Research limitations/implications

As for limitations, first, the study considers limited number of factors influencing investment decisions of venture capitalists; there may be other influencers not considered in this study. Second, the AHP methodology assumes that the various decision-making criteria and sub-criteria are independent of each other; in real life, there may be inter-dependency among criteria. Third, the hierarchal model has been tested in the Indian venture capital industry only, and generalizability of results with respect to other industries is questionable.

Practical implications

The present study identifies and ranks seven factors found to significantly influence investment decisions of venture capitalists. Venture capitalists could use this list of factors as a guideline before making investment decisions, and if considering all factors is not possible, take into account the factors given top rank so that they arrive at informed and intelligent decisions.

Originality/value

This study is the first to identify economic factors (economic environment and institutional & regulatory environment) as influencers of venture capitalists’ investment decisions. Further, no study in the past has attempted to rank or prioritize factors influencing venture capitalists’ investment decisions; this is the first attempt of the kind.

Details

Journal of Small Business and Enterprise Development, vol. 23 no. 4
Type: Research Article
ISSN: 1462-6004

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Article
Publication date: 8 May 2007

Kuntara Pukthuanthong and Thomas Walker

This study seeks to examine the peculiarities of the venture capital market in China and seeks to compare it with Western markets.

Abstract

Purpose

This study seeks to examine the peculiarities of the venture capital market in China and seeks to compare it with Western markets.

Design/methodology/approach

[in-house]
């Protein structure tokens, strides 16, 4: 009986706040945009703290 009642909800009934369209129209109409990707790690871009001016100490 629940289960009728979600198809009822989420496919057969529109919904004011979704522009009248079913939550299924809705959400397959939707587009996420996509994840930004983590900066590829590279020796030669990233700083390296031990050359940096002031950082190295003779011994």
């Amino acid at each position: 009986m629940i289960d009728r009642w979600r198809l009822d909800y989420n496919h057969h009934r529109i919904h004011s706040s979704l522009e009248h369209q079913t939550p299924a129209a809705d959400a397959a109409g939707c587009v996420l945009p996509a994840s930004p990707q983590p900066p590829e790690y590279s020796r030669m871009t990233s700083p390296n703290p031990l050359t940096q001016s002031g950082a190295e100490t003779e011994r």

The paper provides insights based on both the practitioner and academic literature in the field.

Findings

It is noted that different cultural norms, corporate governance structures, a lack of appropriate exit strategies, and governmental intervention are important factors that set the markets apart and should be taken into consideration when making venture capital investments in China.

Practical implications

The paper should be of interest to practitioners considering investing in China and to academics doing research in this area.

Originality/value

The paper is to the best of the authors' knowledge the first to provide a detailed and comprehensive review of the Chinese venture capital market.

Details

Management Decision, vol. 45 no. 4
Type: Research Article
ISSN: 0025-1747

Keywords

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Abstract

Details

Reflections and Extensions on Key Papers of the First Twenty-Five Years of Advances
Type: Book
ISBN: 978-1-78756-435-0

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Book part
Publication date: 10 November 2004

Georg Rindermann

This chapter investigates the impact of venture capitalists on the operating and market performance of firms going public on the French Nouveau Marché, the German Neuer…

Abstract

This chapter investigates the impact of venture capitalists on the operating and market performance of firms going public on the French Nouveau Marché, the German Neuer Markt and the British techMARK. Considering different variables that reflect the quality of venture-backing, the findings suggest that venture-backed firms do not generally outperform those without venture-backing. However, a subgroup of internationally operating venture capitalists has positive effects on the performance of portfolio firms. The outcome is interpreted as evidence of heterogeneity among venture capitalists in the European market.